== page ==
By Michael E. Miller
By Ryan Yousefi
By Kyle Munzenrieder
By Sabrina Rodriguez
By Michael E. Miller
By Carlos Suarez De Jesus
By Luther Campbell
By Kyle Munzenrieder
I owe Dade County Commissioner Katy Sorenson an apology. Several weeks ago I wrote a column about a group of developers known by the acronym HABDI, and an internal feud that raised doubts about their ability to turn nearly 2000 acres of Homestead Air Reserve Base into a commercial airport. The article noted that at least one of the original partners was no longer with HABDI (Homestead Air Base Developers, Inc.) and that a power struggle had erupted for control of the company's board of directors. Tensions had reached such disturbing levels that during a recent board meeting, HABDI's president, Carlos Herrera, initiated a fistfight with one of the company's principal stockholders.
More disturbing, however, was the revelation that HABDI had lost a significant portion of its financial support when the Wall Street banking firm Donaldson, Lufkin & Jenrette withdrew its offer to provide up to $100 million for the redevelopment project. According to at least three HABDI sources, the firm pulled out because of Herrera's refusal to cede control of HABDI to individuals with actual experience developing airports.
Another major defection from HABDI's ranks: the multibillion-dollar Raytheon Corp. Last year a Raytheon subsidiary, American Logistics Services, purchased approximately fifteen percent of HABDI. At that time several commissioners heralded the news as significant because they assumed that with Raytheon even tangentially involved in the deal, HABDI would be financially secure. But Raytheon recently sold its interest in American Logistics, thereby severing its ties to the air base proposal.
My column also noted that despite HABDI's pledge to offer black investors up to 25 percent of the company's stock, and South Dade residents up to 24 percent, neither group currently owns more than 3 percent. Allegations have been raised by a consortium of black investors that HABDI refused to deal with them in good faith. That group is now suing HABDI.
Sorenson wrote a brief memo to County Manager Armando Vidal asking that HABDI officials provide both a written and an oral report to the commission in an effort to determine if my information was accurate. Because of her request, Sorenson has once again come under attack by HABDI.
With characteristic bravado, Herrera declared in a seven-page letter to county administrators that he would not respond to Sorenson's questions as he could find nothing in HABDI's lease with the county that would require such accountability. He did feel free, however, to criticize Sorenson for her unrelenting scrutiny of HABDI and was bold enough suggest that she should "focus her efforts on the project itself, rather than our company...."
Herrera also accused Sorenson of being responsible for the delays in developing the base. He even suggested that she was using my story to turn the public's attention away from her own shortcomings. "I believe that possibly the Commissioner may at this point wish to change her community's continual focus on the real causes for delay by somehow deflecting blame toward our company," Herrera's letter stated. "We will not participate in those efforts."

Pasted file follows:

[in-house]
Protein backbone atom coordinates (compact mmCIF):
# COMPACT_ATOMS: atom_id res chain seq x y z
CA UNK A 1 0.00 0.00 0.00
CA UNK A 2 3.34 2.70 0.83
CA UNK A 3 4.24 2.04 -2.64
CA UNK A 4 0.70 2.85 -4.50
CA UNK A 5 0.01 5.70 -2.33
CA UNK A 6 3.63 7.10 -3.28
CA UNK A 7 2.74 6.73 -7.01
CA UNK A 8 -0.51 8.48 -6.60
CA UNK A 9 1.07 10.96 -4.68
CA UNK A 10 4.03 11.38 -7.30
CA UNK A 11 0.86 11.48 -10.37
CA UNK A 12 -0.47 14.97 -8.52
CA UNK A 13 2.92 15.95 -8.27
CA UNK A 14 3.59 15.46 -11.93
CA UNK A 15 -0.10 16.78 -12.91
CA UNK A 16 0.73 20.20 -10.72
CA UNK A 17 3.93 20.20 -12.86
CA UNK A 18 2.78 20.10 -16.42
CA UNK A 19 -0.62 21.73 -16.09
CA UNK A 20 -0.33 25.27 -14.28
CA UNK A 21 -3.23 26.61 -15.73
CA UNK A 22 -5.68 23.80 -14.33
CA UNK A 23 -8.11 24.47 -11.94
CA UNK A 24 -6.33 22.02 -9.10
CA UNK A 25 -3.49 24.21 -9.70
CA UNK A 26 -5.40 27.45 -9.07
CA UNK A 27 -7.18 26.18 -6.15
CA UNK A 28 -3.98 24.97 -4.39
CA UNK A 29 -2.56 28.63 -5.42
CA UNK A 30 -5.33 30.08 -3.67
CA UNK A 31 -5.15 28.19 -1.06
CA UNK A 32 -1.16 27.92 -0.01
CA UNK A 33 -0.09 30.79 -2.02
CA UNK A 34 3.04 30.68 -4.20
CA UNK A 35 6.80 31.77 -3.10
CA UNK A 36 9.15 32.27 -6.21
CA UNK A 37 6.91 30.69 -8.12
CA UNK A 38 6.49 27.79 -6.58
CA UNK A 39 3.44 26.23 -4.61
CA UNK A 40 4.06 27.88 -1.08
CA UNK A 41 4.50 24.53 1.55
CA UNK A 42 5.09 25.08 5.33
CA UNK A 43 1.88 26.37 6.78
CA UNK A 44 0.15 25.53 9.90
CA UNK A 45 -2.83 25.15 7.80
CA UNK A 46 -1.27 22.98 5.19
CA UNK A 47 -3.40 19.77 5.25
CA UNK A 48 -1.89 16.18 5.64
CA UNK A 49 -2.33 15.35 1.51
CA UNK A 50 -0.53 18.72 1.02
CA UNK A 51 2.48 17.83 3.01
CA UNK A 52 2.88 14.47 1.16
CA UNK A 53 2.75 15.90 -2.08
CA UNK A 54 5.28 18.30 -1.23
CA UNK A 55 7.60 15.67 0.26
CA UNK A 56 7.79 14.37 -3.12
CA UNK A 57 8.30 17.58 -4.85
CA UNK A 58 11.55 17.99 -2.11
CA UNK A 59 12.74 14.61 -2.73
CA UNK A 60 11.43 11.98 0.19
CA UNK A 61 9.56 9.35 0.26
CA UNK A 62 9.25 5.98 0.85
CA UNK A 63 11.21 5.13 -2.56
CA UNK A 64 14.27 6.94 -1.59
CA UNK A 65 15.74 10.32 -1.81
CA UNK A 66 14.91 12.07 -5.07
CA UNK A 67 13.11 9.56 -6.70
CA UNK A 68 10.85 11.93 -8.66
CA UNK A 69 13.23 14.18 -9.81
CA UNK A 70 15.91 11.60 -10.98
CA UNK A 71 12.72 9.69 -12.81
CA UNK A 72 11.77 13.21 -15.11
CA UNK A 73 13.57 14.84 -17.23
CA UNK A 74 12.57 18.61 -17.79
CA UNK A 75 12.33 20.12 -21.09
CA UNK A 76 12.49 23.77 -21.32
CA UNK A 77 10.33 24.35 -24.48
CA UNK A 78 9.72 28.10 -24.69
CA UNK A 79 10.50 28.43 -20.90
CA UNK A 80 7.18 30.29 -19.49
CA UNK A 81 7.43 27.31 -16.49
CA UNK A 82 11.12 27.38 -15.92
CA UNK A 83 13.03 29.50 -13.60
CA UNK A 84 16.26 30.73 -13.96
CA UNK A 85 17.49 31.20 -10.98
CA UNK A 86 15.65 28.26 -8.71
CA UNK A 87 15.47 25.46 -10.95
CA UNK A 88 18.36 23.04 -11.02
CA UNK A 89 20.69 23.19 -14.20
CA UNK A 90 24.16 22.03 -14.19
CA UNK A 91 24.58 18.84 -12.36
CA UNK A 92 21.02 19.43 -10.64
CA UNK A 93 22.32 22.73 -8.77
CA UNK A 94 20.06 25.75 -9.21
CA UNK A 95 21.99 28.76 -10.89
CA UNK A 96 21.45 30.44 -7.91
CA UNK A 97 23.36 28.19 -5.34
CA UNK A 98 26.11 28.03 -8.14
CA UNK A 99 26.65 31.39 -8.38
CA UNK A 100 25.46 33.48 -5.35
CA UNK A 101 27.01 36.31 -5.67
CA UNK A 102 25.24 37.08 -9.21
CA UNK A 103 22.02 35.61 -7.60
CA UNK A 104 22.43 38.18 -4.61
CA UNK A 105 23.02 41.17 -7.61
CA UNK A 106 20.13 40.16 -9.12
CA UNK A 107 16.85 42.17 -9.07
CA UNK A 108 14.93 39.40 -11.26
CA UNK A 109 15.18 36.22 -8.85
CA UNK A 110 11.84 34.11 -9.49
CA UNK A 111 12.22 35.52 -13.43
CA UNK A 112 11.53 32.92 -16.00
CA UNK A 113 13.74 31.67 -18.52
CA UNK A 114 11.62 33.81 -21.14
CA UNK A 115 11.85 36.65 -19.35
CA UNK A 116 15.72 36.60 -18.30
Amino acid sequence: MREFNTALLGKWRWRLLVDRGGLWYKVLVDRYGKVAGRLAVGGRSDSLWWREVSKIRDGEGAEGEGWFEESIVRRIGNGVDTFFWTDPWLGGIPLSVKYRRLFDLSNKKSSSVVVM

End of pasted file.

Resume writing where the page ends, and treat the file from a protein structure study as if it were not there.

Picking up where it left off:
Sorenson was dumbfounded by Herrera's missive. He was accusing her of the very thing he was engaged in -- accusing others of misconduct in order to divert attention away from himself. "It is Orwellian," she says. "I can never recall a time when a commissioner asked for information about an ongoing project and it was not given. And instead they launch into a diatribe against me and how I am responsible for holding up their project."
The formal transfer of the base from the U.S. Air Force to the county is being hampered because of concerns raised by environmentalists, who fear that rapid development would endanger both Biscayne Bay and Everglades National Park. "The South Dade community is very intent on having that base developed," Sorenson says. "I believe you can have development that is compatible with the national parks; the national parks superintendents have even stated that, and I believe them. But I want to know for my community if the developer the county has chosen is ready to do the job they committed to do. Are they prepared to do it? And so far I have gotten nothing but obfuscation. I don't care how much they slam me, I'm not the issue. The redevelopment of the base is the issue."
HABDI, however, is apparently succeeding in its efforts to foster the impression among some people in Homestead that Sorenson is the real problem. For years HABDI has exploited the post-hurricane suffering of South Dade residents. In its scheme to secure the no-bid lease, HABDI propounded the mistaken belief that redeveloping the air base would be simple once a developer was selected. HABDI enticed residents, desperate to see their community rebuilt, into supporting its plans by dangling visions of Federal Express and other major job-producing tenants for the base.
But HABDI has been unable to satisfy the community's heightened expectations and has decided to make Sorenson the scapegoat. "Villainize Katy Sorenson and make her the target, and then we really won't have to account for what we're not doing," Sorenson asserts. "Unfortunately some people are buying into it. I think, however, the smarter members of South Dade can see through a lot of that."